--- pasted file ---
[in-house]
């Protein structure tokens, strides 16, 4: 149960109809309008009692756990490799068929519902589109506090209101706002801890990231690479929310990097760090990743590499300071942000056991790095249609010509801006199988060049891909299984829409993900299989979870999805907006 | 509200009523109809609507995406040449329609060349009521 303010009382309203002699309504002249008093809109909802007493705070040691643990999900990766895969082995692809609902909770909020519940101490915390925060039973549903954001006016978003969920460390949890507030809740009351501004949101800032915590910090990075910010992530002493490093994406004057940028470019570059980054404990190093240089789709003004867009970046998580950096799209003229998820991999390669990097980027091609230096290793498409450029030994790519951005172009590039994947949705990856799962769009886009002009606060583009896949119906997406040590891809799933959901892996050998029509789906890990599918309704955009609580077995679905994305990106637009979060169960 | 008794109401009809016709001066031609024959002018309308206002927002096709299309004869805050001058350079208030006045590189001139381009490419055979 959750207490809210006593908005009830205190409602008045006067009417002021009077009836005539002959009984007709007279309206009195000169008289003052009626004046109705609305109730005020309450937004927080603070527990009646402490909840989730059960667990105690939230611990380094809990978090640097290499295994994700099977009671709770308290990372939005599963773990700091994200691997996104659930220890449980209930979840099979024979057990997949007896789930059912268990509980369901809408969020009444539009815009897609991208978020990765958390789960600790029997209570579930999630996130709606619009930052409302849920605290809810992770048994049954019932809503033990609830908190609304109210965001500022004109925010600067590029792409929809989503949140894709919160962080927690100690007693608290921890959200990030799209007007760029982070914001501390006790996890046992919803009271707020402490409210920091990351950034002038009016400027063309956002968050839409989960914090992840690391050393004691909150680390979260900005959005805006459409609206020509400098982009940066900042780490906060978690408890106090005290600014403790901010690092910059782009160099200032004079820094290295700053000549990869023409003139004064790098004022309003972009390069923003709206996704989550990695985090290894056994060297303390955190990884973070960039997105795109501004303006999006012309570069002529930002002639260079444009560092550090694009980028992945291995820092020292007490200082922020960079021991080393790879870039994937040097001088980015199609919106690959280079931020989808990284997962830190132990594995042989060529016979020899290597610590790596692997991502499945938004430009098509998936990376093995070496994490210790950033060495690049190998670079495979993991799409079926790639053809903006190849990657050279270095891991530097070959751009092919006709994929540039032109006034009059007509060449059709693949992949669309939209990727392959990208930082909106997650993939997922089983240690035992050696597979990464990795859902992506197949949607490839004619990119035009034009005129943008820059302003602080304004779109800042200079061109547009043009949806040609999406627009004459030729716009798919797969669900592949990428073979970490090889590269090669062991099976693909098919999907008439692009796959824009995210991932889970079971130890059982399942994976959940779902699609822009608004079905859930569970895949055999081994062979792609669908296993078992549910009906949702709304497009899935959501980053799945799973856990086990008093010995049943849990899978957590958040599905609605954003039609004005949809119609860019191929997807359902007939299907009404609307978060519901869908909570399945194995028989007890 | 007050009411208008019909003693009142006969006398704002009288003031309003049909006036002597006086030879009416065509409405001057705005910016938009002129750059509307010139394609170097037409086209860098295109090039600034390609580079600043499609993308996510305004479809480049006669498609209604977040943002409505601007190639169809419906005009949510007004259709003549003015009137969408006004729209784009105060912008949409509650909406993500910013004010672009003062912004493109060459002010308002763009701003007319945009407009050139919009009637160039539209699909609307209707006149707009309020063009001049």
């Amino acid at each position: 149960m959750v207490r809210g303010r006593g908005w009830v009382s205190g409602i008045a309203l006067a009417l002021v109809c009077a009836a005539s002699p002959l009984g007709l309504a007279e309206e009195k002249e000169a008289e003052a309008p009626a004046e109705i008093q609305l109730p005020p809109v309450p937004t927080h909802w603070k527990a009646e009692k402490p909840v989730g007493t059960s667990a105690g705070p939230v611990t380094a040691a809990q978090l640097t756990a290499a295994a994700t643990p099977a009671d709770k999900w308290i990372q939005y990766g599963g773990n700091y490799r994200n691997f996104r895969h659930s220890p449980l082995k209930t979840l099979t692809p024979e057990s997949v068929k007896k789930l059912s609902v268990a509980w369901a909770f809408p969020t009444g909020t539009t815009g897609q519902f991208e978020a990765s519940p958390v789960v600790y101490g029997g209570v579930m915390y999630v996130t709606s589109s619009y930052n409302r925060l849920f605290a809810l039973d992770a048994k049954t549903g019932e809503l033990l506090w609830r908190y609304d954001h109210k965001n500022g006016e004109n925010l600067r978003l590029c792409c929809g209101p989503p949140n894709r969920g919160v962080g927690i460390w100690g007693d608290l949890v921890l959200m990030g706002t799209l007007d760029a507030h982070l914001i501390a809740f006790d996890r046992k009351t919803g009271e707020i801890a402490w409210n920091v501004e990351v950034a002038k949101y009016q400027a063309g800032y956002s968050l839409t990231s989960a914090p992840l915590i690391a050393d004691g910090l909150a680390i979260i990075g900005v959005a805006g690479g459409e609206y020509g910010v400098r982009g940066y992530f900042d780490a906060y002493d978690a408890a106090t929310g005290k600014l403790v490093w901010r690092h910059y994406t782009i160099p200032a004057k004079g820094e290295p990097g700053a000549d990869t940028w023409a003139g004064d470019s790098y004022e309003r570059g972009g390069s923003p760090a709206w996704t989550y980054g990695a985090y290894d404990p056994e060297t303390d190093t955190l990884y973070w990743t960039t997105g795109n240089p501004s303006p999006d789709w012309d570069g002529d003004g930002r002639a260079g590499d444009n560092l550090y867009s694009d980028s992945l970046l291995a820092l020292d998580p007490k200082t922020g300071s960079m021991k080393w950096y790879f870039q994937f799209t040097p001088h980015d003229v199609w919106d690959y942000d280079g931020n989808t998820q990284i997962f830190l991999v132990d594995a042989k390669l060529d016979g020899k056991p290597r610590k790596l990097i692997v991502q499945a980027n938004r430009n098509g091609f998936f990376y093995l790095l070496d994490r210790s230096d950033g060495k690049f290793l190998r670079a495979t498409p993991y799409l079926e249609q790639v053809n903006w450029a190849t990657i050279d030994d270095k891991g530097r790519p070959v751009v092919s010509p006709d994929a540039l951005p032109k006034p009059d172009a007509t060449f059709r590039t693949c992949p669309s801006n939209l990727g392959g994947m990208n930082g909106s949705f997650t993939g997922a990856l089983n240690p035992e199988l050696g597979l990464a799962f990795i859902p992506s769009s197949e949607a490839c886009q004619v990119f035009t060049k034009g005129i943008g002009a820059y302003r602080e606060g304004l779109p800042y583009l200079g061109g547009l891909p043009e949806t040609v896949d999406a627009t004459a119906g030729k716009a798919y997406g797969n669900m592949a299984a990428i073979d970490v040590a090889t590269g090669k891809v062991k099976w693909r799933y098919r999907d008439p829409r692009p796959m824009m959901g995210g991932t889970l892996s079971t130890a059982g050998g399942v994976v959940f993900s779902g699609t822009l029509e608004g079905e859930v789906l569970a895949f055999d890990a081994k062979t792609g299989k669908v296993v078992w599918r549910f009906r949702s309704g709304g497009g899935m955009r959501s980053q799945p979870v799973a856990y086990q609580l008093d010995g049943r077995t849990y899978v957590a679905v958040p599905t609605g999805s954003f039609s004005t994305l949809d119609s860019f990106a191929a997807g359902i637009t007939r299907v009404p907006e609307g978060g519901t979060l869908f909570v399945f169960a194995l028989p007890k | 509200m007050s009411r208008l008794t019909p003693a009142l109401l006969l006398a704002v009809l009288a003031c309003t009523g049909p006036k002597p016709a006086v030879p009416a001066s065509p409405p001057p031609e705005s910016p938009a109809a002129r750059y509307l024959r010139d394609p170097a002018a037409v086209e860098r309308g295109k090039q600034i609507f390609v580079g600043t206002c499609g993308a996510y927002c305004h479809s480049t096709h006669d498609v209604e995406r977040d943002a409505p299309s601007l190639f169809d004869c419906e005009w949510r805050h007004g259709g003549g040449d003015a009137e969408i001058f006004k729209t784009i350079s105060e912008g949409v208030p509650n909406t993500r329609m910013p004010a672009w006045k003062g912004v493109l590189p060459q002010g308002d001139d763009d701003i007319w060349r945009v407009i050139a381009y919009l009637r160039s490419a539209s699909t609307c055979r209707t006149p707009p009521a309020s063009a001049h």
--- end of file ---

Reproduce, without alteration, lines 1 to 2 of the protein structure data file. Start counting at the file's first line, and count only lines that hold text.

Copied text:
[in-house]
């Protein structure tokens, strides 16, 4: 149960109809309008009692756990490799068929519902589109506090209101706002801890990231690479929310990097760090990743590499300071942000056991790095249609010509801006199988060049891909299984829409993900299989979870999805907006 | 509200009523109809609507995406040449329609060349009521 303010009382309203002699309504002249008093809109909802007493705070040691643990999900990766895969082995692809609902909770909020519940101490915390925060039973549903954001006016978003969920460390949890507030809740009351501004949101800032915590910090990075910010992530002493490093994406004057940028470019570059980054404990190093240089789709003004867009970046998580950096799209003229998820991999390669990097980027091609230096290793498409450029030994790519951005172009590039994947949705990856799962769009886009002009606060583009896949119906997406040590891809799933959901892996050998029509789906890990599918309704955009609580077995679905994305990106637009979060169960 | 008794109401009809016709001066031609024959002018309308206002927002096709299309004869805050001058350079208030006045590189001139381009490419055979 959750207490809210006593908005009830205190409602008045006067009417002021009077009836005539002959009984007709007279309206009195000169008289003052009626004046109705609305109730005020309450937004927080603070527990009646402490909840989730059960667990105690939230611990380094809990978090640097290499295994994700099977009671709770308290990372939005599963773990700091994200691997996104659930220890449980209930979840099979024979057990997949007896789930059912268990509980369901809408969020009444539009815009897609991208978020990765958390789960600790029997209570579930999630996130709606619009930052409302849920605290809810992770048994049954019932809503033990609830908190609304109210965001500022004109925010600067590029792409929809989503949140894709919160962080927690100690007693608290921890959200990030799209007007760029982070914001501390006790996890046992919803009271707020402490409210920091990351950034002038009016400027063309956002968050839409989960914090992840690391050393004691909150680390979260900005959005805006459409609206020509400098982009940066900042780490906060978690408890106090005290600014403790901010690092910059782009160099200032004079820094290295700053000549990869023409003139004064790098004022309003972009390069923003709206996704989550990695985090290894056994060297303390955190990884973070960039997105795109501004303006999006012309570069002529930002002639260079444009560092550090694009980028992945291995820092020292007490200082922020960079021991080393790879870039994937040097001088980015199609919106690959280079931020989808990284997962830190132990594995042989060529016979020899290597610590790596692997991502499945938004430009098509998936990376093995070496994490210790950033060495690049190998670079495979993991799409079926790639053809903006190849990657050279270095891991530097070959751009092919006709994929540039032109006034009059007509060449059709693949992949669309939209990727392959990208930082909106997650993939997922089983240690035992050696597979990464990795859902992506197949949607490839004619990119035009034009005129943008820059302003602080304004779109800042200079061109547009043009949806040609999406627009004459030729716009798919797969669900592949990428073979970490090889590269090669062991099976693909098919999907008439692009796959824009995210991932889970079971130890059982399942994976959940779902699609822009608004079905859930569970895949055999081994062979792609669908296993078992549910009906949702709304497009899935959501980053799945799973856990086990008093010995049943849990899978957590958040599905609605954003039609004005949809119609860019191929997807359902007939299907009404609307978060519901869908909570399945194995028989007890 | 007050009411208008019909003693009142006969006398704002009288003031309003049909006036002597006086030879009416065509409405001057705005910016938009002129750059509307010139394609170097037409086209860098295109090039600034390609580079600043499609993308996510305004479809480049006669498609209604977040943002409505601007190639169809419906005009949510007004259709003549003015009137969408006004729209784009105060912008949409509650909406993500910013004010672009003062912004493109060459002010308002763009701003007319945009407009050139919009009637160039539209699909609307209707006149707009309020063009001049």